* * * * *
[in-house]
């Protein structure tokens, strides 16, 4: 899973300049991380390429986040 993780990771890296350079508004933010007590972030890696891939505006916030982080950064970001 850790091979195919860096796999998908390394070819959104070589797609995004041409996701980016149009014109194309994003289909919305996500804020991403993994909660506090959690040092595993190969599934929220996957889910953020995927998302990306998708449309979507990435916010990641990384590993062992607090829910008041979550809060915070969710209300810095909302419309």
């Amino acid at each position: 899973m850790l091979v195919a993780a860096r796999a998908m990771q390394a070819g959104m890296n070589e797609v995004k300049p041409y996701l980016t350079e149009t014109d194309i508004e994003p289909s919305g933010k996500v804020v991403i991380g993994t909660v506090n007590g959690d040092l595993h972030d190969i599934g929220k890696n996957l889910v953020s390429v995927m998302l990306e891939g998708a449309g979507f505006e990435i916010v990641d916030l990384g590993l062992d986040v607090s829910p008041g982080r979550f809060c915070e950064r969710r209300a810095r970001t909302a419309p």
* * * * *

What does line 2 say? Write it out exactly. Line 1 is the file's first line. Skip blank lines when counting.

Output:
């Protein structure tokens, strides 16, 4: 899973300049991380390429986040 993780990771890296350079508004933010007590972030890696891939505006916030982080950064970001 850790091979195919860096796999998908390394070819959104070589797609995004041409996701980016149009014109194309994003289909919305996500804020991403993994909660506090959690040092595993190969599934929220996957889910953020995927998302990306998708449309979507990435916010990641990384590993062992607090829910008041979550809060915070969710209300810095909302419309």